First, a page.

↓ Skip to main content

Respiratory System Diseases

Overview of attention for book
Attention for Chapter 207: Public Perception of the Risks Associated with Infectious Diseases in Poland: Ebola and Influenza and Their Impact on the Attitude to Vaccination
Altmetric Badge

Mentioned by

facebook
1 Facebook page

Readers on

mendeley
43 Mendeley
You are seeing a free-to-access but limited selection of the activity Altmetric has collected about this research output. Click here to find out more.
Chapter title
Public Perception of the Risks Associated with Infectious Diseases in Poland: Ebola and Influenza and Their Impact on the Attitude to Vaccination
Chapter number 207
Book title
Respiratory System Diseases
Published in
Advances in experimental medicine and biology, January 2018
DOI 10.1007/5584_2016_207
Pubmed ID
Book ISBNs
978-3-31-959497-2, 978-3-31-959498-9
Authors

Ernest Kuchar, Kamila Ludwikowska, Dominik Marciniak, Leszek Szenborn, Aneta Nitsch-Osuch, Stan L. Block,, Teresa Jackowska, Ryszard Konior, Diego DʼAgostino, Igor Smolenov, Daniela Toneatto, Jo Anne Welsch

Abstract

While the Ebola outbreak in 2014 was strongly highlighted in mainstream media and perceived as a threat to public health in Poland, influenza was regarded as a triviality and the vaccination coverage was low. In the present study, by analyzing feedback from an on-line questionnaire (from November 2014 to January 2015) we assessed the knowledge concerning Ebola and influenza together with attitudes to immunization of 544 respondents (45% medical staff). The findings were that 92.6% of respondents declared readiness to vaccination before traveling to endemic regions if a vaccine against Ebola would have existed, but adverse reactions, high costs, and low effectiveness would adversely affect that decision. While 84.2% of respondents declared awareness of influenza attributing significantly to the cause of death, only 65.4% considered influenza as an actual danger for people in Poland and 46.7% thought that Poland was not an endemic region for influenza. Nearly 23% declared that they were already vaccinated against influenza. The majority of respondents (67.5%) were not going to be vaccinated. We conclude that awareness of risk related to infectious diseases is an important determinant when deciding whether to vaccinate. However, negative information about the vaccine has some bearing on the decision to get vaccinated.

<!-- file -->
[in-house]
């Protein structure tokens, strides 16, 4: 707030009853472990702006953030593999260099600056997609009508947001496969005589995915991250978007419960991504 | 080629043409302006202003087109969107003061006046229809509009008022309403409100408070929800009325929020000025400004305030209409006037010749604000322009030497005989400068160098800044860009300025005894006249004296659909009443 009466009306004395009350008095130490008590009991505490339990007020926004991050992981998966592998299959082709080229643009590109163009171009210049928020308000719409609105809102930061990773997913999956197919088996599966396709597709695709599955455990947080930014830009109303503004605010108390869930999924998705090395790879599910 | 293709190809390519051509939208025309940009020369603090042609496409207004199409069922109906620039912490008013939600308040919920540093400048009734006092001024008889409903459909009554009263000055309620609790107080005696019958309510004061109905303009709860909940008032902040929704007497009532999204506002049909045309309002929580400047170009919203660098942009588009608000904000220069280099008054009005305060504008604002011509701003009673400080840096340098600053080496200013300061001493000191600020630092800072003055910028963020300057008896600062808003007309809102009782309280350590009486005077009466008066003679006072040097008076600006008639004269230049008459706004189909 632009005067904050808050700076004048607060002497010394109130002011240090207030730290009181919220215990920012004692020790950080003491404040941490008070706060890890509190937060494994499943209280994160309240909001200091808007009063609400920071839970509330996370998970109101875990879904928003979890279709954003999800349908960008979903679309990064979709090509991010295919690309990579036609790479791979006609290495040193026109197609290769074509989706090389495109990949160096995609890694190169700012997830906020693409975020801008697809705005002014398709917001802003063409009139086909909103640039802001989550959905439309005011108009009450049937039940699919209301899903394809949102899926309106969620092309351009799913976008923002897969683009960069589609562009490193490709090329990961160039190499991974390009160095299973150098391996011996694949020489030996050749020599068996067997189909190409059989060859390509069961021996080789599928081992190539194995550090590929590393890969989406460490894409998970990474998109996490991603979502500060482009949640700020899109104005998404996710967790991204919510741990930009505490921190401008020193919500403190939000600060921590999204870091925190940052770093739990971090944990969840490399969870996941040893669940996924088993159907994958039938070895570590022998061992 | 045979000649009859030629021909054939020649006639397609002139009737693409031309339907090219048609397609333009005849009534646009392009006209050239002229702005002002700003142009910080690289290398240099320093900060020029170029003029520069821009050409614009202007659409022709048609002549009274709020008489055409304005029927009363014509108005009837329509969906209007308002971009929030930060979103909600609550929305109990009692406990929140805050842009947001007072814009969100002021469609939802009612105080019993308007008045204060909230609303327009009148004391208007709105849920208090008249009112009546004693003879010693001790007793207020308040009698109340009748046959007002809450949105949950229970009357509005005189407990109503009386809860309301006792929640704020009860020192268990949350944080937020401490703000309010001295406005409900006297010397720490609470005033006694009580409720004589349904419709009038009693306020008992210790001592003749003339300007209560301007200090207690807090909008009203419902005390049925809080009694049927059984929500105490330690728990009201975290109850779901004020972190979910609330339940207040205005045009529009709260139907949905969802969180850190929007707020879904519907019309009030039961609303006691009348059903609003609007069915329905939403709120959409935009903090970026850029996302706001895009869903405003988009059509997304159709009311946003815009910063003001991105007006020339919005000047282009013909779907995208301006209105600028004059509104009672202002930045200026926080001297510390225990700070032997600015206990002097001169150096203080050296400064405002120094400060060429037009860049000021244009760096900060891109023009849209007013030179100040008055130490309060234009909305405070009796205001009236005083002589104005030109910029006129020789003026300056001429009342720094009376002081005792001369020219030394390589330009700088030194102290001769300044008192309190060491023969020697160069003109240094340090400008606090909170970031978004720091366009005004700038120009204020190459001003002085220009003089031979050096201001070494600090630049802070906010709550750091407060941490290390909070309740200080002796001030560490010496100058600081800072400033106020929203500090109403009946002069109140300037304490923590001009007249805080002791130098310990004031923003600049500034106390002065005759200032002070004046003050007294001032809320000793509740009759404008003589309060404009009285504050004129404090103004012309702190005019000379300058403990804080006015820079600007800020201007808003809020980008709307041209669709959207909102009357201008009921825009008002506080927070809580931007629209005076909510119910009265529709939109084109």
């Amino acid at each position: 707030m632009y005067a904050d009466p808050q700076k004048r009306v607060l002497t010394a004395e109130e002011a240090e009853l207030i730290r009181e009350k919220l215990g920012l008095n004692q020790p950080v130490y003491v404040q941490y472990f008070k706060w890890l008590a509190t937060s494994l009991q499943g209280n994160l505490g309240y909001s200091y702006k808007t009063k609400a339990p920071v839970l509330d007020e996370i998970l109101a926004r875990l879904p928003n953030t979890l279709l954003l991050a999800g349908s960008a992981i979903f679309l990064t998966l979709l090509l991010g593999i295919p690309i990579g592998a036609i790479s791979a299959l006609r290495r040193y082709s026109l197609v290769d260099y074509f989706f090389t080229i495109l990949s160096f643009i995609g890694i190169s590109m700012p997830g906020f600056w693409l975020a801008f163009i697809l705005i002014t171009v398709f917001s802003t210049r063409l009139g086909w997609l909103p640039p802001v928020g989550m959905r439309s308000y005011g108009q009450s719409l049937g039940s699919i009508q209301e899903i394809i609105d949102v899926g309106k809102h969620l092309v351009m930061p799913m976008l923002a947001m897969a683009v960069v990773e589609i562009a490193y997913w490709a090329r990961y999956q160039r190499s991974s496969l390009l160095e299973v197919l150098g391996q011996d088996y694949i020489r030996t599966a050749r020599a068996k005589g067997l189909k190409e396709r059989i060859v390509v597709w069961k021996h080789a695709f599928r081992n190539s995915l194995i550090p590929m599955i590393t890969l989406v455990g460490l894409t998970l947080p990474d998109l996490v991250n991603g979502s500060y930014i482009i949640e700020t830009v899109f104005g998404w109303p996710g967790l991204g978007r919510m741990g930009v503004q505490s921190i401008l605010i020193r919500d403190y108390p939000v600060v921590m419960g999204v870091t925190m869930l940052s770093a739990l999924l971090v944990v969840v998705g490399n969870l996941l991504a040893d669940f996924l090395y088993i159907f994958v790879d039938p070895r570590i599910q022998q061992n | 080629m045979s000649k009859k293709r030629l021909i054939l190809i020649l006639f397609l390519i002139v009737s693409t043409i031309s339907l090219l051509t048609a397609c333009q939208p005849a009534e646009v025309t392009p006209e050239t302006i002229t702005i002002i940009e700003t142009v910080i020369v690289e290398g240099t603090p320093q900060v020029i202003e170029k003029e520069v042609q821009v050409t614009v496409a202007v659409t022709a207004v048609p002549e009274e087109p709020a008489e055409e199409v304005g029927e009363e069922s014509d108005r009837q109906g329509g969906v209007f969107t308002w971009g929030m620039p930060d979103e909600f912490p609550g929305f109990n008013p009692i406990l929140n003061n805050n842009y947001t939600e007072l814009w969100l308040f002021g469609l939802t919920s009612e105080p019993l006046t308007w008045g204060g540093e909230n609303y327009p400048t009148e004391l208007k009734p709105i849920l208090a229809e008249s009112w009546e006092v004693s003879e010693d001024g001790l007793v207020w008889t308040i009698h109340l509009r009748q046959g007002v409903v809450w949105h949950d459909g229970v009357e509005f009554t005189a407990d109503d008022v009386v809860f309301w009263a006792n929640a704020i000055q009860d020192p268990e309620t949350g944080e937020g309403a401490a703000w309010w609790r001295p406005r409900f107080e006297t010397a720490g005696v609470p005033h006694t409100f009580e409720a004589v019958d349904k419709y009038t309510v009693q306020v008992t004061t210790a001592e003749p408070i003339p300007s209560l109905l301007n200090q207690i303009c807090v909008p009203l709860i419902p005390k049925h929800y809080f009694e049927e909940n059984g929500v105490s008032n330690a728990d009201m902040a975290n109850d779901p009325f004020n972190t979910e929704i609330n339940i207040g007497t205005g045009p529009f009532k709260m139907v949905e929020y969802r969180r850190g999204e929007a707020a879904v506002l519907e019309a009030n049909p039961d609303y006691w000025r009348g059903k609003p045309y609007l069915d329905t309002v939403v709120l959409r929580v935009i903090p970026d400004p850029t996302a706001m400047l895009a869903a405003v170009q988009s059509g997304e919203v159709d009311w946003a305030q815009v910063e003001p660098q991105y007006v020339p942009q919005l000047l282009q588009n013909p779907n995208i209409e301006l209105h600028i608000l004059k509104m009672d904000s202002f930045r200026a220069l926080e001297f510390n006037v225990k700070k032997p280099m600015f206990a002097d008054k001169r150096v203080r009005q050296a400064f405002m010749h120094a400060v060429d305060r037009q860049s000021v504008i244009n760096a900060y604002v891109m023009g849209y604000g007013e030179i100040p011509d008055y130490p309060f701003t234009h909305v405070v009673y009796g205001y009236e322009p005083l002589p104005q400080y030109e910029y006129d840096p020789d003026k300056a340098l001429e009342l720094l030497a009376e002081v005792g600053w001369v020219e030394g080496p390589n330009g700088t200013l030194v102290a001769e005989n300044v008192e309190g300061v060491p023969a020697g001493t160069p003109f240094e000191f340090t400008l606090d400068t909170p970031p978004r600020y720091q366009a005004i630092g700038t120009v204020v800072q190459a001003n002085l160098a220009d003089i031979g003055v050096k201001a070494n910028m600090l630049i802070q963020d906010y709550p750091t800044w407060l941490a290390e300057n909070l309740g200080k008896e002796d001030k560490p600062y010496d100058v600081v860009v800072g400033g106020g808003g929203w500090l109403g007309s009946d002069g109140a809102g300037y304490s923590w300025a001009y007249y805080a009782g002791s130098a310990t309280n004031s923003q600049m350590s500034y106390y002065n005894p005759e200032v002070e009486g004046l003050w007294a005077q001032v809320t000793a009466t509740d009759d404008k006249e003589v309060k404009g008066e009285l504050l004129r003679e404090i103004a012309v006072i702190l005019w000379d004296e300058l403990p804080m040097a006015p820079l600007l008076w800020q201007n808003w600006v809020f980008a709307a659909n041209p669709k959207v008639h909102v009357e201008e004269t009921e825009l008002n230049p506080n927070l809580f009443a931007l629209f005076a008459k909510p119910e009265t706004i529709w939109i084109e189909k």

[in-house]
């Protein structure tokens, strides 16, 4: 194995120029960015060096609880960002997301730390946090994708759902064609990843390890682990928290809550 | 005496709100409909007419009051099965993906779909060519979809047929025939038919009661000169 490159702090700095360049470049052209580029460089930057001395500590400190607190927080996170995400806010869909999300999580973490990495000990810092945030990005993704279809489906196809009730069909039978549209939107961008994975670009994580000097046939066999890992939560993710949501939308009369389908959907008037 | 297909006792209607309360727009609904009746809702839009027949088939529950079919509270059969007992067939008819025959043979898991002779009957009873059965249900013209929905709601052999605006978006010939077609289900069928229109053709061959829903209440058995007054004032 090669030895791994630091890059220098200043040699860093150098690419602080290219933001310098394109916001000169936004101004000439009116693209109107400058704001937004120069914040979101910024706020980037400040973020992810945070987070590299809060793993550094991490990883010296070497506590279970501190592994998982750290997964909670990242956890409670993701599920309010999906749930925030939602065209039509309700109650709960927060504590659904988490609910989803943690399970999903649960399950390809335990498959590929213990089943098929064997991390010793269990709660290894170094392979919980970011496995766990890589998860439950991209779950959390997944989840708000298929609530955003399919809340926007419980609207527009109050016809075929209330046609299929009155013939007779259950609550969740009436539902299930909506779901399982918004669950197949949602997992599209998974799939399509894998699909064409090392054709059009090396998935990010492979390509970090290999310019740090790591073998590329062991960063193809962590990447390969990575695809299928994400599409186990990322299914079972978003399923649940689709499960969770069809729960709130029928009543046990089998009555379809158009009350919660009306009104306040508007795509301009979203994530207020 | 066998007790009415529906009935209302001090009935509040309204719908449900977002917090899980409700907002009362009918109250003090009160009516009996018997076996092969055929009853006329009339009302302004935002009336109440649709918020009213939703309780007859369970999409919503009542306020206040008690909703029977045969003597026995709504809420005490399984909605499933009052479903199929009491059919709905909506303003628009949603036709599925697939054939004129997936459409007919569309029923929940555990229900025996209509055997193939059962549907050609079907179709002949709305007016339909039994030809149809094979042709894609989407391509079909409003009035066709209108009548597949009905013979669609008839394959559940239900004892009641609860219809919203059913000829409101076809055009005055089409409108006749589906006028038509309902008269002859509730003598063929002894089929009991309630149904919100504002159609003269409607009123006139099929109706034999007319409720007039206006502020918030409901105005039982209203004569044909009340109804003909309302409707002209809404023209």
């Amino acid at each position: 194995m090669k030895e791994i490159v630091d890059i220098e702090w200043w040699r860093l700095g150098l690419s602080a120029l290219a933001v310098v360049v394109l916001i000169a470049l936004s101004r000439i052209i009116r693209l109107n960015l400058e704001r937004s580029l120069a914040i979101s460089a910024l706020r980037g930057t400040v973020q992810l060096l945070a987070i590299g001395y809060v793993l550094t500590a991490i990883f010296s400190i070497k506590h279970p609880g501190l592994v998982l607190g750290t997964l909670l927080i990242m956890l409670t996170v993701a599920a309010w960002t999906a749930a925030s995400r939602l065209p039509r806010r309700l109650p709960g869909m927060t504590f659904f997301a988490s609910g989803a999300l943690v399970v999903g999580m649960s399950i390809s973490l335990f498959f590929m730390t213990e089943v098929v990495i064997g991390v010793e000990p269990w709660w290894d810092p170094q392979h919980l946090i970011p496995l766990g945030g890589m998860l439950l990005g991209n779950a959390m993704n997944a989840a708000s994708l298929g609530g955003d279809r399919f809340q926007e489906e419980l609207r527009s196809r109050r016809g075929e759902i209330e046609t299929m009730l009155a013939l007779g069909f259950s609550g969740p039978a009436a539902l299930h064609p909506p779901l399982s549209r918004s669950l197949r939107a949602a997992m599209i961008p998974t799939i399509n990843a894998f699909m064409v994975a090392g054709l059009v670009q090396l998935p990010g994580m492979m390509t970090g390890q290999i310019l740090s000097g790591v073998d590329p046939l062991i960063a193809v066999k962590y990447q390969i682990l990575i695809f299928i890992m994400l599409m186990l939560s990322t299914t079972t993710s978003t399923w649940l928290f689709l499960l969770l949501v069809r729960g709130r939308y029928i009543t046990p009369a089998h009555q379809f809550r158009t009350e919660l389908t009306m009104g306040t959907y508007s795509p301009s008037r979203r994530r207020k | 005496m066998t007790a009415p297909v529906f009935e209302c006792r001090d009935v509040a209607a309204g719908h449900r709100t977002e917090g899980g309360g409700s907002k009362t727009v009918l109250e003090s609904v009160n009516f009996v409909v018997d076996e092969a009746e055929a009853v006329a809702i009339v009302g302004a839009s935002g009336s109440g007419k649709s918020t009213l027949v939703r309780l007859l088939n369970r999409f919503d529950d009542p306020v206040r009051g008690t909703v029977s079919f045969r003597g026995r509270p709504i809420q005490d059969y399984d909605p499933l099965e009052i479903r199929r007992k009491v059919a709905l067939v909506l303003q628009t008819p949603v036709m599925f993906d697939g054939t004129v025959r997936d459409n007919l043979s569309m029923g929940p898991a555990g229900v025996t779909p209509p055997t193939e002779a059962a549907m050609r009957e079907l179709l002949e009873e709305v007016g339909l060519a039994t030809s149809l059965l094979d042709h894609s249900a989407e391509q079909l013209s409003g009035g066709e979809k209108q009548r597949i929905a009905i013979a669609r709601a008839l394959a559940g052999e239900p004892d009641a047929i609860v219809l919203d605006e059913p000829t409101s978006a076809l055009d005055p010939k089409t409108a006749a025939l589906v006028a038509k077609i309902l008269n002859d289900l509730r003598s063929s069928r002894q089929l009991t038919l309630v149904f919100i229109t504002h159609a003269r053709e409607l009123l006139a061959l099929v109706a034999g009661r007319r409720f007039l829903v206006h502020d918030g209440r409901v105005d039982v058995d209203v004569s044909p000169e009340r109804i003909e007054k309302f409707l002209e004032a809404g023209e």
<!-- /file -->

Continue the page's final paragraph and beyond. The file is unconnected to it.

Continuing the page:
Mendeley readers

The data shown below were compiled from readership statistics for 43 Mendeley readers of this research output. Click here to see the associated Mendeley record.

Geographical breakdown

Country Count As %
Unknown 43 100%

Demographic breakdown

Readers by professional status Count As %
Student > Master 8 19%
Researcher 7 16%
Student > Ph. D. Student 5 12%
Student > Bachelor 4 9%
Other 4 9%
Other 7 16%
Unknown 8 19%
Readers by discipline Count As %
Medicine and Dentistry 8 19%
Pharmacology, Toxicology and Pharmaceutical Science 4 9%
Agricultural and Biological Sciences 4 9%
Nursing and Health Professions 4 9%
Psychology 3 7%
Other 6 14%
Unknown 14 33%

Attention Score in Context

This research output has an Altmetric Attention Score of 1. This is our high-level measure of the quality and quantity of online attention that it has received. This Attention Score, as well as the ranking and number of research outputs shown below, was calculated when the research output was last mentioned on 13 July 2017.
All research outputs
#10,172,538
of 11,465,445 outputs
Outputs from Advances in experimental medicine and biology
#2,226
of 3,061 outputs
Outputs of similar age
#217,602
of 258,545 outputs
Outputs of similar age from Advances in experimental medicine and biology
#3
of 3 outputs
Altmetric has tracked 11,465,445 research outputs across all sources so far. This one is in the 1st percentile – i.e., 1% of other outputs scored the same or lower than it.
So far Altmetric has tracked 3,061 research outputs from this source. They receive a mean Attention Score of 3.4. This one is in the 1st percentile – i.e., 1% of its peers scored the same or lower than it.
Older research outputs will score higher simply because they've had more time to accumulate mentions. To account for age we can compare this Altmetric Attention Score to the 258,545 tracked outputs that were published within six weeks on either side of this one in any source. This one is in the 1st percentile – i.e., 1% of its contemporaries scored the same or lower than it.
We're also able to compare this research output to 3 others from the same source and published within six weeks on either side of this one.